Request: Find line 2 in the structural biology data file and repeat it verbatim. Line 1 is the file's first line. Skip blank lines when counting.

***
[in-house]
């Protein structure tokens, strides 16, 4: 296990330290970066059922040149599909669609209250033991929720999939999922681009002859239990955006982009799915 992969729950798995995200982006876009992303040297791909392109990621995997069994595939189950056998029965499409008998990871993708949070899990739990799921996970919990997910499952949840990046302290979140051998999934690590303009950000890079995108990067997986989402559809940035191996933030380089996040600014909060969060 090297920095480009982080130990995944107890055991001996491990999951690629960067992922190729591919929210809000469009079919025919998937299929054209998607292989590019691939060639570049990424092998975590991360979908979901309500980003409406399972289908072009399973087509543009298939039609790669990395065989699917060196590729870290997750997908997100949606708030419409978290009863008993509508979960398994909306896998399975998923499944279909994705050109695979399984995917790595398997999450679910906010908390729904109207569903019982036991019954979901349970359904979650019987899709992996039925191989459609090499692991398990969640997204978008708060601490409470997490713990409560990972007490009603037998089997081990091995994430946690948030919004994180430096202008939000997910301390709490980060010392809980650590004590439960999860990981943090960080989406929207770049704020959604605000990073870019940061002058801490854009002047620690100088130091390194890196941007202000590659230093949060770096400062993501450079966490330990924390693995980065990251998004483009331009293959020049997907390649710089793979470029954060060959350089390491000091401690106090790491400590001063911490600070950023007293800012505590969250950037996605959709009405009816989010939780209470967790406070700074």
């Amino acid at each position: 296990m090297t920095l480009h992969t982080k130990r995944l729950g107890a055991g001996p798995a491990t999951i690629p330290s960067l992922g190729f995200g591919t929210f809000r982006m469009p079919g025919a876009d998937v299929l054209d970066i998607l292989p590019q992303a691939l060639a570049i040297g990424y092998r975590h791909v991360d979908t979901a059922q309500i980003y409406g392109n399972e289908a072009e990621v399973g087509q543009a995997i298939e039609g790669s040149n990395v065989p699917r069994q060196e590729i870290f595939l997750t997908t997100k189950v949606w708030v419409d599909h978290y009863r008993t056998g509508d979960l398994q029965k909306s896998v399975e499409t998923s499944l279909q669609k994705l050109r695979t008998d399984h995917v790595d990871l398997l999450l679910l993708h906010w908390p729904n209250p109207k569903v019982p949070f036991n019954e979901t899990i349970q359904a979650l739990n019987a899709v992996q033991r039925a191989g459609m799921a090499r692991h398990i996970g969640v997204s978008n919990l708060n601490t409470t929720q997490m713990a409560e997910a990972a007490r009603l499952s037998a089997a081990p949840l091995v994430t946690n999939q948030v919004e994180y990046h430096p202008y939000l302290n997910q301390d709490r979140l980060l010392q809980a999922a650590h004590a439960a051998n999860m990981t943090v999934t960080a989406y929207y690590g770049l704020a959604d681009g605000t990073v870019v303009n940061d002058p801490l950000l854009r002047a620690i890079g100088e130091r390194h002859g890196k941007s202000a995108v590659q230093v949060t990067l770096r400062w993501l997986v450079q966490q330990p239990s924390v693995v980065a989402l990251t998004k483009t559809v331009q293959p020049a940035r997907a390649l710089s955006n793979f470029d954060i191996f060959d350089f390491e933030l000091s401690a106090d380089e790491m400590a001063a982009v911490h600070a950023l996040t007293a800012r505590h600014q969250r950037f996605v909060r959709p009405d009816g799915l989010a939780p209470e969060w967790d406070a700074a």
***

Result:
């Protein structure tokens, strides 16, 4: 296990330290970066059922040149599909669609209250033991929720999939999922681009002859239990955006982009799915 992969729950798995995200982006876009992303040297791909392109990621995997069994595939189950056998029965499409008998990871993708949070899990739990799921996970919990997910499952949840990046302290979140051998999934690590303009950000890079995108990067997986989402559809940035191996933030380089996040600014909060969060 090297920095480009982080130990995944107890055991001996491990999951690629960067992922190729591919929210809000469009079919025919998937299929054209998607292989590019691939060639570049990424092998975590991360979908979901309500980003409406399972289908072009399973087509543009298939039609790669990395065989699917060196590729870290997750997908997100949606708030419409978290009863008993509508979960398994909306896998399975998923499944279909994705050109695979399984995917790595398997999450679910906010908390729904109207569903019982036991019954979901349970359904979650019987899709992996039925191989459609090499692991398990969640997204978008708060601490409470997490713990409560990972007490009603037998089997081990091995994430946690948030919004994180430096202008939000997910301390709490980060010392809980650590004590439960999860990981943090960080989406929207770049704020959604605000990073870019940061002058801490854009002047620690100088130091390194890196941007202000590659230093949060770096400062993501450079966490330990924390693995980065990251998004483009331009293959020049997907390649710089793979470029954060060959350089390491000091401690106090790491400590001063911490600070950023007293800012505590969250950037996605959709009405009816989010939780209470967790406070700074």